The developing device 1 comprises a hopper portion 3 for storing toner 2 supplied thereto, a developing roller 5, a supply roller 6, and a stirring shaft 7 which extend in the longitudinal direction of the portion 3 and is rotatably supported by both side portions of a frame 4, and a blade portion 8 which extends along the surface of the developing roller 5 in the axial direction thereof. The developing roller 5, the supply roller 6 and the stirring shaft 7 each have one end extending out of one side portion of the frame 4 and being connected to a gear. Each of the gears meshes an intermittent gear, not shown, to thereby form a chain of gears. As illustrated in FIG. 3A, the gear 11 coupled to the stirring shaft 7 has a stepped portion 11a and contacts a rotor 12 which rotates together with the gear 11. The stepped portion 11a and the rotor 12 have substantially the same radius. The stirring shaft 7 is fixed to the rotor 12 at one end thereof and the gear 11 is rotatable relative to the stirring shaft 7. The gear 11 and the rotor 12 can be rotatable relative to each other by engaging a stopper 15 provided on the gear 11 into a long slit 14 provided in the rotor 12 and engaging a protrusion 16 provided on the rotor 12 into a long slit 13 provided in the gear 11 wherein the long slits 13 and 14 are arc-shaped relative to the centers of the gear 11 and the rotor 12. An extension spring 18 stretches across a protrusion 17 provided on the gear 11 and the protrusion 16 provided on the rotor 12 so that the stopper 15 of the gear 11 is brought into contact with one end of the long slit 14. At this state, the concave portion 19 provided on the gear 11 is positioned to overlap the concave portion 20 provided on the rotor 12. The developing roller 5 contacts a photoconductor drum 22 as illustrated in a two dot chain line in FIG. 2. The stirring shaft 7 has a stirring device 21 for the toner 2 in the hopper portion 3 for preventing the toner 2 from lumping in the hopper portion 3.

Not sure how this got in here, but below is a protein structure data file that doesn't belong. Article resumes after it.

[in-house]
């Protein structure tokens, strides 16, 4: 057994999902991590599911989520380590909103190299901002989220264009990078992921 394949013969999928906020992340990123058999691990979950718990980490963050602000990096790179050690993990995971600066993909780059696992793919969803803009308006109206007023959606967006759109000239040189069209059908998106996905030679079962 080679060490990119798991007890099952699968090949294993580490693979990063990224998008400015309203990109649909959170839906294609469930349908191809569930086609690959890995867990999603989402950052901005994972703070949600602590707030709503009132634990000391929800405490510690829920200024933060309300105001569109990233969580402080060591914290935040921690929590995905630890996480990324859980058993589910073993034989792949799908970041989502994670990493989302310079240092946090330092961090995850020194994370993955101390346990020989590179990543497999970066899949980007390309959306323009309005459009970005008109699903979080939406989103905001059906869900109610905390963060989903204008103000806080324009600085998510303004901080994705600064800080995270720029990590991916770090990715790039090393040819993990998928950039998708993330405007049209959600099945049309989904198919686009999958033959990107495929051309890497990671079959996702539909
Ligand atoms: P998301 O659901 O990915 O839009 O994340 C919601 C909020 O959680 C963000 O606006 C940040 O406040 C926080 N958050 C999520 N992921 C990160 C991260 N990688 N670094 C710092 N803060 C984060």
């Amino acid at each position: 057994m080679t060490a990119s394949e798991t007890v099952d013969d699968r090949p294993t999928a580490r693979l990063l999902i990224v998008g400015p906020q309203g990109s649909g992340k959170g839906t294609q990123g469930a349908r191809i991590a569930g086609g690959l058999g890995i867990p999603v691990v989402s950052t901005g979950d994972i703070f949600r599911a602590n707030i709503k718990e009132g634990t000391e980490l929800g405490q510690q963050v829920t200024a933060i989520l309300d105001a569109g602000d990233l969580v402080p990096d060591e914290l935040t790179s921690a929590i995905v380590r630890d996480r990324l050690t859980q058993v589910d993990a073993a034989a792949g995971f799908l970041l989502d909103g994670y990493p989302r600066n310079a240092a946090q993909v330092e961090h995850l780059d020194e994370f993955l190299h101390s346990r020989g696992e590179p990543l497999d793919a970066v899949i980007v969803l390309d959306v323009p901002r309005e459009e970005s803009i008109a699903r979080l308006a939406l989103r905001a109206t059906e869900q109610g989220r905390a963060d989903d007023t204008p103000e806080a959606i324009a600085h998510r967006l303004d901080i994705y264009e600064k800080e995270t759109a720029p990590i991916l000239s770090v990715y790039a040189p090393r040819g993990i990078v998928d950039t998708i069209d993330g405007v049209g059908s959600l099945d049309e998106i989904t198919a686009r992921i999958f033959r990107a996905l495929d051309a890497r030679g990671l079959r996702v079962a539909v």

FIGS. 3A and 4A show the state where the toner 2 is stored in the hopper portion 3 while FIGS. 3B and 4B show the state where the toner 2 is not stored in the hopper portion 3.

A sensor lever 23 has a fulcrum 24 at one end thereof, an extension spring 25 provided at the other end thereof and a convex portion 23a provided at the substantially central portion thereof. The convex portion 23 of the sensor lever 23a of contacts the stepped portion 11a and the outer periphery of the rotor 12 by resiliency of the extension spring 25. A protrusion 23b of the sensor lever 23 is retained by a microswitch 26 provided in the developing device.

An operation of the developing device will be described hereinafter.